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#CeasefireNow: Open Call for an Immediate Ceasefire in the Gaza Strip and Israel to Prevent a Humanitarian Catastrophe and Further Loss of Innocent Lives

International Humanitarian Law
Middle East
United Nations
We have witnessed unfathomable death and destruction in the Gaza Strip and Israel. Thousands of people have been killed, injured, displaced, and nearly two hundred remain held hostage, including children and elderly. In Gaza, the UN has said that water, food, fuel, medical supplies, and even body bags, are running out due to the siege. The UN warned that people – particularly young children – will soon start dying of severe dehydration. Neighbourhoods have been destroyed and turned into complete rubble. Palestinians in search of safety have nowhere to go. Many of those who relocated from northern Gaza to the south after the relocation order by the Israeli army were reportedly bombed as they attempted to flee or once they arrived in southern Gaza.   The events of the last week have led us to the precipice of a humanitarian catastrophe and the world can no longer wait to act. It is our collective responsibility. On Sunday, October 15th, the United Nations Humanitarian Coordinator to the Occupied Palestinian Territory appealed to all parties to the conflict, and to Member States with influence, to urgently agree to a humanitarian ceasefire. Today, we put our voices together and call on all Heads of State, the UN Security Council, and actors on the ground, to prioritize the preservation of human life above all else. During this ceasefire, we call on all parties to unconditionally: Facilitate the delivery of lifesaving assistance, including food, medical supplies, fuel, and the resumption of electricity and internet to Gaza, in addition to safe passage of humanitarian and medical staff   Free all civilian hostages, especially children and elderly Allow humanitarian convoys to reach UN facilities, schools, hospitals, and health facilities in northern Gaza and commit to protecting them along with the civilians and staff inside them at all times Rescind orders by the Government of Israel for civilians to depart northern Gaza Allow patients in critical condition to be medically evacuated for urgent care The UN Security Council, the UN Secretary General and all world leaders with influence must take immediate action to ensure a ceasefire comes into effect. It remains our only option to avert further loss of civilian life and humanitarian catastrophe. Anything less will forever be a stain on our collective conscience. Civilians are not bargaining chips. Families need a chance to bury and mourn their dead. The cycle of violence against innocent civilians needs to stop.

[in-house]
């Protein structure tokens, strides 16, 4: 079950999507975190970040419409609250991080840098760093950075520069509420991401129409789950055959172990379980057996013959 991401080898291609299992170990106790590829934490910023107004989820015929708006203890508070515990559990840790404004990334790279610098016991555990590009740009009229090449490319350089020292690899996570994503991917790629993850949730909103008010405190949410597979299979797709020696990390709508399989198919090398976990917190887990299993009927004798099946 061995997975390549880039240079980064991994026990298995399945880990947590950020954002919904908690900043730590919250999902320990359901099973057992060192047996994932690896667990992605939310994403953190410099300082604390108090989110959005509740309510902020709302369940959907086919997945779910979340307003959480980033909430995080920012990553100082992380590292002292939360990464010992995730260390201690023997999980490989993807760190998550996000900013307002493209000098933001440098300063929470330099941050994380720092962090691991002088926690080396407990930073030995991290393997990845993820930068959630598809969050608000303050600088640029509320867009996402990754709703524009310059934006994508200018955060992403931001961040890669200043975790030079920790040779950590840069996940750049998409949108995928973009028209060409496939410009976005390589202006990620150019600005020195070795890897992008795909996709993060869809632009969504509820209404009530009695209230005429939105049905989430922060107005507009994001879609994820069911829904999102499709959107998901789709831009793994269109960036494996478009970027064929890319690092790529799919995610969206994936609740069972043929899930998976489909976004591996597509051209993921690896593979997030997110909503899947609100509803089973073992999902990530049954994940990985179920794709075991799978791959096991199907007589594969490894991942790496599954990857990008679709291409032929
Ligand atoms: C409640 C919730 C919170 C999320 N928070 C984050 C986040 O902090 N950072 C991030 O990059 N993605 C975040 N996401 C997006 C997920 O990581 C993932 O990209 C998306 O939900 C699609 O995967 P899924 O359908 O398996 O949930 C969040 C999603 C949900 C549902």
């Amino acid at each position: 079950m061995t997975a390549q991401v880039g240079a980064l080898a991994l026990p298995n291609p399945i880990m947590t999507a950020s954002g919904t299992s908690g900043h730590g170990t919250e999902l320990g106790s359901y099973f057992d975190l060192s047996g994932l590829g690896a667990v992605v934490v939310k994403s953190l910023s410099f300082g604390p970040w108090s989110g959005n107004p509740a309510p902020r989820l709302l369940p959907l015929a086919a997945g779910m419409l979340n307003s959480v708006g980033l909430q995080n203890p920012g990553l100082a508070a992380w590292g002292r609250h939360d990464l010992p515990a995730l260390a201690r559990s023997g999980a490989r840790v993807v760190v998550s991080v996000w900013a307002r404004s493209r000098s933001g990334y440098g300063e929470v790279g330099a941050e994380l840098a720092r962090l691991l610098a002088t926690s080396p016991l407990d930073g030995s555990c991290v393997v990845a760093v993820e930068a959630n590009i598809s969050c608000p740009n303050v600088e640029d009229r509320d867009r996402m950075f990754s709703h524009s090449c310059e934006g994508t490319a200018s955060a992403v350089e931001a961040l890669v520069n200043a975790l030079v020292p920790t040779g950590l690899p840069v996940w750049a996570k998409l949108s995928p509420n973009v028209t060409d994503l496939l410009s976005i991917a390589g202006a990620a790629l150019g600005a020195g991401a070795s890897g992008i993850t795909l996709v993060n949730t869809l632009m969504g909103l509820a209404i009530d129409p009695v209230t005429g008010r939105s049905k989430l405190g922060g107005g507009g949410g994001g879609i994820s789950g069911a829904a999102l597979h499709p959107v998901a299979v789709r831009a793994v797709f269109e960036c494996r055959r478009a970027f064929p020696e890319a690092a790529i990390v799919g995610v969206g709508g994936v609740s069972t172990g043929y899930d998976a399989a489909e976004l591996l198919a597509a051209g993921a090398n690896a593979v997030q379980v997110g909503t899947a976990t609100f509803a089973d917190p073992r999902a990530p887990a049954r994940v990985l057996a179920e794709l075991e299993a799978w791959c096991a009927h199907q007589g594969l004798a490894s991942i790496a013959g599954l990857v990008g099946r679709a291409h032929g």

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Civil Society Organizations Urge UN Member States to Vote in Favor of Independent Institution on Missing Persons in Syria

Middle East
United Nations
At the end of June, the UN General Assembly will be called to vote on a resolution to establish an independent institution to clarify the fate and whereabouts of missing people in the Syrian Arab Republic, a milestone in the international community’s response to the Syrian conflict. Since 2011, more than 100,000 individuals have gone missing or been forcibly disappeared by Syrian authorities and other parties to the conflict, including armed groups such as ISIL. In 2021, Syrian families and survivors called for the creation of a new independent, humanitarian institution that will focus on victims’ inalienable right to know the truth about their loved ones. The call to establish such a new institution is supported by the UN Secretary-General, the UN High Commissioner for Human Rights, the Working Group on Enforced Disappearances, and the International Committee of the Red Cross. The independent institution will be the first-ever response to the Syrian conflict to be entirely imagined and developed by Syrian victims and survivors of enforced disappearance and families of missing persons. The efforts made by Syrian families need the broadest and strongest support possible. We, therefore, call on UN member states to support the families’ right to truth by voting in favor of the resolution. Voting for the resolution will constitute a major step towards bringing long-awaited answers to thousands of families who have been suffering loss and uncertainty. Progress on this issue is fundamental to families, communities and society as a whole. The international community must extend a hand of practical support and assistance to families and victims in need. The people of Syria deserve no less.
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Call for Urgent Debate on the women’s rights crisis in Afghanistan at the 50th session of the UN Human Rights Council

Human Rights Council
Middle East